Workers on the rig described hearing “screaming and hollering” and said people leapt into the sea to escape.

The accounts came from a BP report into last month’s blast, which has led to thousands of barrels of oil leaking.

Eye-witnesses also said that safety mechanisms did not function and that workers were taken by surprise.

The fresh details about the blast were revealed in interviews with oil rig workers carried out by BP during an internal investigation, Associated Press reports.

The revelations came as a giant funnel was lowered over the oil well in a bid to contain oil leaking from it.

BP said it might take up to 12 hours for the steel-and-concrete containment device to settle in place, but that everything appeared to be going as planned.

It is hoped it will be able to collect as much as 85% of the leaking oil and begin funnelling it to ships above by Monday.

Oil from a slick caused by the leak has washed ashore on islands off Louisiana.

‘Tears of anger’

Fresh details about the explosion on the Deepwater Horizon rig emerged on Friday. One worker rescued from the rig, Micah Sandell, reportedly said: “There was people screaming and hollering. There was people jumping off the side. I’ve never seen nothing like that. Never.”

Another, Dwayne Martinez, said: “Everybody was scared to death. Nothing went as planned like it was supposed to.”

Mr Martinez continued: “No kind of alarms. We didn’t hear any kind of alarms until there was one explosion.”

The accounts, from BP’s own investigations into the blast last month, describe how the blow-out was triggered by a bubble of methane gas that escaped from the well and shot up the drill column, AP reports.

It rapidly expanded as it burst through several seals and barriers before exploding, the documents say.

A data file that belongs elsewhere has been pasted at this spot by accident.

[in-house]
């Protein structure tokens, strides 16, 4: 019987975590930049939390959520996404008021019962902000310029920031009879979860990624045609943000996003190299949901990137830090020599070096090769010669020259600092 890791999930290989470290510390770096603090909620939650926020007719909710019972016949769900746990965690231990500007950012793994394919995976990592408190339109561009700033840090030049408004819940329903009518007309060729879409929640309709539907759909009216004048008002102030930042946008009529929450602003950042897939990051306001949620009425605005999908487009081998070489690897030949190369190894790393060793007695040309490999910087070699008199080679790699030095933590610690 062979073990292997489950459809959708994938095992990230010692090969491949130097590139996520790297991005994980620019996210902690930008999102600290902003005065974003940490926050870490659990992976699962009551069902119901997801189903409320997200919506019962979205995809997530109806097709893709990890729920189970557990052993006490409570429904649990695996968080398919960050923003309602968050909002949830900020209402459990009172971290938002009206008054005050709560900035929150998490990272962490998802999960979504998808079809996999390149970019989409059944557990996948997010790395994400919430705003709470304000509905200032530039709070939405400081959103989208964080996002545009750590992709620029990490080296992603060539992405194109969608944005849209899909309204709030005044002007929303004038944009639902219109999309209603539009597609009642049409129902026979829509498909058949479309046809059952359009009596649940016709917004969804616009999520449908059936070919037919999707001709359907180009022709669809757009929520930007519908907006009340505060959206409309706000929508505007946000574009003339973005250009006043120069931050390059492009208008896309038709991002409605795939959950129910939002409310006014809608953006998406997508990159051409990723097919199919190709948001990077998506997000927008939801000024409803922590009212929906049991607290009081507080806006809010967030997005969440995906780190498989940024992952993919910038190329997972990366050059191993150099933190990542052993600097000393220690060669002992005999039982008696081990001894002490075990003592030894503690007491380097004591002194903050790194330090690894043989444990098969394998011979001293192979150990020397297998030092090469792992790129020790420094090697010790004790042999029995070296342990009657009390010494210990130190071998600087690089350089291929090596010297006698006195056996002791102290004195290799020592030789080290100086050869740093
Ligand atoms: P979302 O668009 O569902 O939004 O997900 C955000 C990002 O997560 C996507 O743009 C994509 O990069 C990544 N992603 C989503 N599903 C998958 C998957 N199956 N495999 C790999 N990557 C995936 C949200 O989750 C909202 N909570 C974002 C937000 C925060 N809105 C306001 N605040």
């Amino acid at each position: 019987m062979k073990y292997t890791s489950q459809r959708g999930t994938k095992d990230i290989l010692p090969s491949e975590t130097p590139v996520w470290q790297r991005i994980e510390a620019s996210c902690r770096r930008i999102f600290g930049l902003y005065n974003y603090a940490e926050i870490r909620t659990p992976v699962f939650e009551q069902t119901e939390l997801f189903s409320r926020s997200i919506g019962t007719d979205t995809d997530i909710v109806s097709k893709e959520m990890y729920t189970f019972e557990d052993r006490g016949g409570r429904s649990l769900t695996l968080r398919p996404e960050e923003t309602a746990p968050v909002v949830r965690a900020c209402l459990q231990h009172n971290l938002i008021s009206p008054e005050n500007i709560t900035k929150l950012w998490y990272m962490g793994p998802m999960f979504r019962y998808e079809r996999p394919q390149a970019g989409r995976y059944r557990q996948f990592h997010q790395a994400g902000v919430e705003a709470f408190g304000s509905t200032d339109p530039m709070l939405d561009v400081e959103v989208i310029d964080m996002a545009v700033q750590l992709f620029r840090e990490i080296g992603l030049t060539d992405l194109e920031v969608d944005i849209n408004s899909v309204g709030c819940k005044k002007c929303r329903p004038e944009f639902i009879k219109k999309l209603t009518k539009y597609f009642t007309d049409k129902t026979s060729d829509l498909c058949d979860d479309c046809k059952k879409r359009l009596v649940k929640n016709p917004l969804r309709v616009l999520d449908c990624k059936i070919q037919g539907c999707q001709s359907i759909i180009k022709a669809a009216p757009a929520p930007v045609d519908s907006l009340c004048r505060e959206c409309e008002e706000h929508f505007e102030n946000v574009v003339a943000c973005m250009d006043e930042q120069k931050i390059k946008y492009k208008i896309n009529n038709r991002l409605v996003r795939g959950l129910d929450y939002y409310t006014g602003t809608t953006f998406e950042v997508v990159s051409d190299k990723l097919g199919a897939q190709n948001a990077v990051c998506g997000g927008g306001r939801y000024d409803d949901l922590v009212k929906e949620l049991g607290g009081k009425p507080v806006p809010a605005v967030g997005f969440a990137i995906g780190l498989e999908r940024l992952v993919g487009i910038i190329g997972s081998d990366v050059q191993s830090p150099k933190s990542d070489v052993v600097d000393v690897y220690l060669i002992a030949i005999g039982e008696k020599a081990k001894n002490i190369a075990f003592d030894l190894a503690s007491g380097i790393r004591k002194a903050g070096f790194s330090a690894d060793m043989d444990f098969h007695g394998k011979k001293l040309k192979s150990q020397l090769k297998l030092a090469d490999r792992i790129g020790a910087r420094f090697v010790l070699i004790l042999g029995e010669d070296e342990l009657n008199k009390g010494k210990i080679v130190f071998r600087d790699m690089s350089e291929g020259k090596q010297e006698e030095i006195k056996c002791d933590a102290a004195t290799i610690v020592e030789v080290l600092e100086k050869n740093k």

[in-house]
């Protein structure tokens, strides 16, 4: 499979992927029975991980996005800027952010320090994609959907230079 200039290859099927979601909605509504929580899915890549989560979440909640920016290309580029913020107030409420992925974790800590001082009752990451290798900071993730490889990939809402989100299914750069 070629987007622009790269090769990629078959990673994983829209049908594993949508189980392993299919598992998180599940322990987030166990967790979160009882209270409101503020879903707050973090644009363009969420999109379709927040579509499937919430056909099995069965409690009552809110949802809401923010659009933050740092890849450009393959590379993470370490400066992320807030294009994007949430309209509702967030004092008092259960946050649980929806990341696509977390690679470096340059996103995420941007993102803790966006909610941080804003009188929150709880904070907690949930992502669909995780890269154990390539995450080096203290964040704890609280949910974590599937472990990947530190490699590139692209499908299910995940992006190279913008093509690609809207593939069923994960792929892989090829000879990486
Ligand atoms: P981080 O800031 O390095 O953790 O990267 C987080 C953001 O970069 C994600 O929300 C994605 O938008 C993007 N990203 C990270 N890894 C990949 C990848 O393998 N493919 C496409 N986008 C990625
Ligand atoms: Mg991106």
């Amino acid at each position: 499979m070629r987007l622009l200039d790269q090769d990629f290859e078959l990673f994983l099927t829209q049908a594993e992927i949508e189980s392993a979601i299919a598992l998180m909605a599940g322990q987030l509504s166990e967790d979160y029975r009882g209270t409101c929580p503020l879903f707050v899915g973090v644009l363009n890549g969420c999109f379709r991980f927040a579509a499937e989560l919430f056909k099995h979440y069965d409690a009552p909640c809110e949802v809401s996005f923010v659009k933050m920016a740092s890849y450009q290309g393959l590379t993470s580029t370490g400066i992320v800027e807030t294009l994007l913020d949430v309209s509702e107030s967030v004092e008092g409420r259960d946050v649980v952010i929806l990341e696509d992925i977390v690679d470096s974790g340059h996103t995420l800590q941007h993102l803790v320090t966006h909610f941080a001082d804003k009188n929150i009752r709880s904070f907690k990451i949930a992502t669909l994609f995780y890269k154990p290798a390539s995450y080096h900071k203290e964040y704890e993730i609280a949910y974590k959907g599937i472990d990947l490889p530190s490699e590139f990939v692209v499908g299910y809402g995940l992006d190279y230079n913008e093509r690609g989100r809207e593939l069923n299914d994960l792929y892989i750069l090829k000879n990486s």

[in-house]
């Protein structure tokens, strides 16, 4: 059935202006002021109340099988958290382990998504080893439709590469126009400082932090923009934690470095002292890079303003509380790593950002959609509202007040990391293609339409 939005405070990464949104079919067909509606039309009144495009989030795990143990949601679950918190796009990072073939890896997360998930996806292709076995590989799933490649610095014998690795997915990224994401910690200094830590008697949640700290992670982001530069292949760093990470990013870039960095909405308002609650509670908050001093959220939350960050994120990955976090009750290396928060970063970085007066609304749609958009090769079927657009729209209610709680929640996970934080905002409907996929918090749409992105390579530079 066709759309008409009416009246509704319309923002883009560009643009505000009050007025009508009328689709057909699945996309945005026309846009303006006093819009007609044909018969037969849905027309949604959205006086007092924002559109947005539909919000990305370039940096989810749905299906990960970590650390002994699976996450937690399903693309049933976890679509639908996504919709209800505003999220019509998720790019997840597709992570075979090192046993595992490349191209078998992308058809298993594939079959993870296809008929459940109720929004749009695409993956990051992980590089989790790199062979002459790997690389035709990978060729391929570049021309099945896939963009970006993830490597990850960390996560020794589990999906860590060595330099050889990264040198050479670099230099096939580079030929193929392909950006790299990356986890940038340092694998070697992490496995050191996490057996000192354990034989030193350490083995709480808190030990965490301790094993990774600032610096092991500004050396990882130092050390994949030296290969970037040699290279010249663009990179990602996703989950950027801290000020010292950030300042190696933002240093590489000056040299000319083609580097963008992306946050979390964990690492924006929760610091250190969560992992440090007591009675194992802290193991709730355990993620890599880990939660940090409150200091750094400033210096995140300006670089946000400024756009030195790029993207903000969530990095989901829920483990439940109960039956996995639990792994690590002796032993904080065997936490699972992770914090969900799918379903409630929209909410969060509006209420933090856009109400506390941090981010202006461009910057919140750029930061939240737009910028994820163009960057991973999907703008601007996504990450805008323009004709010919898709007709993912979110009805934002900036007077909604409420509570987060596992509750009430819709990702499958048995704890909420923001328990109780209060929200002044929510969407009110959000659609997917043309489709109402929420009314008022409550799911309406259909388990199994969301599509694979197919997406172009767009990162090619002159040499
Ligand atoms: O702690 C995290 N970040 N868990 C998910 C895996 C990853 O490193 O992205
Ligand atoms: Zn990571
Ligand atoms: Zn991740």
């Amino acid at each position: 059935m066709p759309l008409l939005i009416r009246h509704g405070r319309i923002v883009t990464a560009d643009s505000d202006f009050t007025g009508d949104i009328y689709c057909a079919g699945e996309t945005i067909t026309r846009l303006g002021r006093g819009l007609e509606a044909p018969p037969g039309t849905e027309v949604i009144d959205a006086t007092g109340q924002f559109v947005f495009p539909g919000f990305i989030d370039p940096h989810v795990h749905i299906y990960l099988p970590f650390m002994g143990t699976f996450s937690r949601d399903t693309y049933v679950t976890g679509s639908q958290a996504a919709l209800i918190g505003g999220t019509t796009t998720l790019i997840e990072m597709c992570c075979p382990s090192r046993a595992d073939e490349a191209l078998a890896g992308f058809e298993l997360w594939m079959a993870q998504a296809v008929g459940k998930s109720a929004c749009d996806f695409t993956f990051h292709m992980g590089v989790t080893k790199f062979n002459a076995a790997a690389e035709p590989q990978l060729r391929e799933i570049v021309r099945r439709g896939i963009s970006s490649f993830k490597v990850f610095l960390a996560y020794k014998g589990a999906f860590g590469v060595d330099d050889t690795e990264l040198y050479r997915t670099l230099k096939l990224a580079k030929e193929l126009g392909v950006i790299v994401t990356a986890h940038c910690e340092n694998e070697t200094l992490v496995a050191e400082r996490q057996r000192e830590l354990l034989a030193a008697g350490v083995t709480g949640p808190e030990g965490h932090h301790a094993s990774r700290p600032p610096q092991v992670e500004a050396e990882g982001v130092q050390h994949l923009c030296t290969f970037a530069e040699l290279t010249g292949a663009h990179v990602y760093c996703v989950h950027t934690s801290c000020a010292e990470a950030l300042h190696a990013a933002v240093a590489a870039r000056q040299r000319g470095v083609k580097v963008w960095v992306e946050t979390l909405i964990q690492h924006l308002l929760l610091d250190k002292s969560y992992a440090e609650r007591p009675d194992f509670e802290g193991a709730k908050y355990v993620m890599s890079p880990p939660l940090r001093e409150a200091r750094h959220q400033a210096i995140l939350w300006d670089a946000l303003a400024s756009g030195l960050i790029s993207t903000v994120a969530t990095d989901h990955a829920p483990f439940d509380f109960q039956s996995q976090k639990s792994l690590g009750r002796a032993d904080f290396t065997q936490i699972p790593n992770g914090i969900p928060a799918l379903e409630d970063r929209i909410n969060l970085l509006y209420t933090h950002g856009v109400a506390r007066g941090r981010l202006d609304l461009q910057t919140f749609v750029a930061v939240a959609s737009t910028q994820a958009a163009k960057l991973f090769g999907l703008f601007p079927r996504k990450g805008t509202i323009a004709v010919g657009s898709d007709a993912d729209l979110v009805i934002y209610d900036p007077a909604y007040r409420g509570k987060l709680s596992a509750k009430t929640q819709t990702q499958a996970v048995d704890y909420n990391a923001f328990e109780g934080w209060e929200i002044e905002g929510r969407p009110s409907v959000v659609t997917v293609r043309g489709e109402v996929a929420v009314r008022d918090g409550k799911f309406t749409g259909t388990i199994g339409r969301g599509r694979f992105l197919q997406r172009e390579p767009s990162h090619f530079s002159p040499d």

Details of the documents were revealed by Robert Bea, a University of California Berkeley engineering professor, who has worked for BP as a risk assessment consultant.

BP spokesman John Curry would not comment on the events described in the internal documents. “We anticipate all the facts will come out in a full investigation,” he said.

‘Good progress’

US officials announced on Friday that they had closed Breton National Wildlife Refuge to the public after a silver sheen of oil reached the shoreline.

“The refuge closure is important to keep the public safe, to minimise disturbance to nesting colonial sea birds, and to allow personnel conducting cleanup operations and recovery efforts to work safely and efficiently,” the US Fish and Wildlife Service said on Friday.

The BBC’s Rajesh Mirchandani, on Dauphin Island, an inhabited barrier island three miles (5km) off the coast of Alabama, says there is a faint but distinct smell of oil in the air.

Some scientists say the oil may be spread more widely. Small, black particles have been found in samples taken from below the surface, away from the visible slick, our correspondent adds.

An estimated 5,000 barrels of oil a day has been leaking for 18 days from the well, 50 miles off Louisiana, since an explosion destroyed the Deepwater Horizon rig last month, killing 11 workers.

Although the rig was operated by Transocean, it was leased by BP, which is responsible for cleaning the 3 million gallons that have so far leaked, creating a slick covering about 2,000 sq miles (5,200 sq km).

The company hopes the 98-tonne containment device, once operational, will allow it to collect oil leaking out of the well while it attempts to stop the leak altogether by drilling relief wells nearby.